Which brings us to 2012, where once again Nintendo and SONY are battling for the palm of your hand. Nintendo's 3DS continues the design approach of the original DS, with left field technical innovation and a breezy pick-up-and-play approach. The PS Vita, as we've seen, is the PSP on steroids, a desirable bit of beautiful entertainment technology that pushes the boundaries of what can be done in a small space.
Looking from dazzling titles like Uncharted: Golden Abyss, all the way back to the rudimentary two-button Game & Watch experience, it's hard to believe only thirty years separate them and yet it feels as though handheld gaming is only just getting up to speed. Imagine where we'll be in 2042!
When talking about the games, you can pretty much consider the PlayStation Portable (PSP) to be a PlayStation 2 that fits in your pocket.…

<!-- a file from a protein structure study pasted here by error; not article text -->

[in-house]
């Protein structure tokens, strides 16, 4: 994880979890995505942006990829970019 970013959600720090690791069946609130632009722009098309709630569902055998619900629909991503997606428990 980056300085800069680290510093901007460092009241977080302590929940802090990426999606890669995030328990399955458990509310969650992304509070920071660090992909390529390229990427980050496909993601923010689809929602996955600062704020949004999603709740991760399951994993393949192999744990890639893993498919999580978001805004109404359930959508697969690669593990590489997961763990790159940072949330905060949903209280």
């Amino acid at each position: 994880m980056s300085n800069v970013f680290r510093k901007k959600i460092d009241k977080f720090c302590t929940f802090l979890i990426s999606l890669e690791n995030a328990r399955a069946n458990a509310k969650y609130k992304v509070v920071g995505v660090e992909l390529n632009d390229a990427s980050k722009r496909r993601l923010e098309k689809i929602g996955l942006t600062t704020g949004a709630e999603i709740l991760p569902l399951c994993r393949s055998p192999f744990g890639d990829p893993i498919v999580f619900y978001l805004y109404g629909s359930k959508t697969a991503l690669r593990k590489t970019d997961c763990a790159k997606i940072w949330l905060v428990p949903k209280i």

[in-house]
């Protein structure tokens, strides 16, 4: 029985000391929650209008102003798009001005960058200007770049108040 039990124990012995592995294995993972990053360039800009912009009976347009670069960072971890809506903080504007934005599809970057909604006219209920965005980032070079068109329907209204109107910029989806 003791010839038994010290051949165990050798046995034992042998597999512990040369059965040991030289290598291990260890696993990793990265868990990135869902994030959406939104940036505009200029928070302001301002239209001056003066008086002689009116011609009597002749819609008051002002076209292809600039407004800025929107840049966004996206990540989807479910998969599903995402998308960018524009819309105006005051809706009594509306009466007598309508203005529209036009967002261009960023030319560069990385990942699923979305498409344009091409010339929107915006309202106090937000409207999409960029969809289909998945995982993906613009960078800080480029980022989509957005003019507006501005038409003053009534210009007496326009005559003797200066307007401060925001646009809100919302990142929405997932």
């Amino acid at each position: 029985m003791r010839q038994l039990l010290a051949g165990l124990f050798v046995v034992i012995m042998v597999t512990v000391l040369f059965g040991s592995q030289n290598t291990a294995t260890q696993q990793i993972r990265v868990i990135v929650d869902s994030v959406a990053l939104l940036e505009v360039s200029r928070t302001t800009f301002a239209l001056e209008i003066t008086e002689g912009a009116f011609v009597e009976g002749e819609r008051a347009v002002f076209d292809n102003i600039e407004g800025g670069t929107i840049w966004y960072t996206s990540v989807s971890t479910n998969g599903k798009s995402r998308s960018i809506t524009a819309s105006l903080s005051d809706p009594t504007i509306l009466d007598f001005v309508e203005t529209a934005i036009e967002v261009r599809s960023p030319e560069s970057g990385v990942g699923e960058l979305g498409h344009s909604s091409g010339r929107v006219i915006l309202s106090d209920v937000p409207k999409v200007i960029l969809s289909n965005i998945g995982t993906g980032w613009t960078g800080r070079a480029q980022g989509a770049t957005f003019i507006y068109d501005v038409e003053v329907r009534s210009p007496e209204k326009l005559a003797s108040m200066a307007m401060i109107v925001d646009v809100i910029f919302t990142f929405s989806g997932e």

MCV is reporting that Sony's much-rumoured new PSP follow-up handheld PSP2 - it still hasn't been formally announced, remember - will rival the PS3 in terms of power. Wow. That's quite a claim.…
The rumours were correct. This morning, Sony unveiled the PSP2 in Tokyo, and it looks fantastic.…
A Brief History of Handheld Gaming (22/02/2012)
This week saw the long-awaited UK release of the PlayStation Vita, the most powerful handheld gaming console ever. Despite a size that fits snugly into your palms, it's a muscular beast of a machine c…